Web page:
Some months ago, Rosemary Vrablic was confronted with evidence of her wrongdoing, specifically her purchase of an apartment from a client, one Jared Kushner, and her machinations to avoid the discovery of this fact. Unlike that client’s father-in-law, another client by the name of President Donald Trump, against whom coincidentally there is a mountain of evidence of wrongdoing, up to and including inciting an insurrection against the government he nominally led until a couple of weeks ago, Vrablic chose to take the (relatively) honorable way out.
Deutsche Bank’s review found that Rosemary Vrablic, a senior private banker and managing director in its wealth management business in New York, “engaged in undisclosed activities related to a real estate investment,” including buying a property “from a client-managed entity,” the bank said in records filed with the Financial Industry Regulatory Authority.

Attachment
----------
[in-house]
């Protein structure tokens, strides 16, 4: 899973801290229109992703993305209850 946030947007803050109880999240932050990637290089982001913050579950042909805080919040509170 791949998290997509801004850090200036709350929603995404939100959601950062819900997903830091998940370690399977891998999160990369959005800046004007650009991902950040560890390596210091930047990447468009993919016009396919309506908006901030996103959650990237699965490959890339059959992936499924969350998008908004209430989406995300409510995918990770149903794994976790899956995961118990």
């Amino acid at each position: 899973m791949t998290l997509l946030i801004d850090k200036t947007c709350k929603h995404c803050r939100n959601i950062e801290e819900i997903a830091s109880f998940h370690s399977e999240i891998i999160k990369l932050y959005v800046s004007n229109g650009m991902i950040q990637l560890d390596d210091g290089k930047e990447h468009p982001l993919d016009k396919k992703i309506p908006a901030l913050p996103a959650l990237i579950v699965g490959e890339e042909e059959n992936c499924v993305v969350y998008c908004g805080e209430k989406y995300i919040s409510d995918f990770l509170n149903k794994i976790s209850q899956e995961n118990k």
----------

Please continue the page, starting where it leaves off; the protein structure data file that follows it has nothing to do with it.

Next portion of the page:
The records said Ms. Vrablic, who left the bank in December, was “permitted to resign….”
The records filed with the Financial Industry Regulatory Authority also faulted Ms. Vrablic for “the formation of an unapproved outside entity to hold the investment.”
Anyway, in a timely reminder to Republican lawmakers that, occasionally, good things come to those who (even belatedly) do the right thing, in spite of all of the bad things done to get to this point:
Over the past 10 years, Deutsche has lost a total 8.2 billion euros ($9.8 billion) and the return to profit marks an important milestone for Chief Executive Christian Sewing as analysts had been predicting another loss in 2020…. Deutsche said its net profit attributable to shareholders for 2020 was 113 million euros ($136 million), which compares with a 2019 loss of 5.7 billion euros. Analysts had expected a loss of about 300 million euros for 2020….
“We see a substantial portion of investment bank growth as sustainable even as markets normalize, as we expect in 2021,” [CEO Christian] Sewing said, according to prepared remarks to analysts.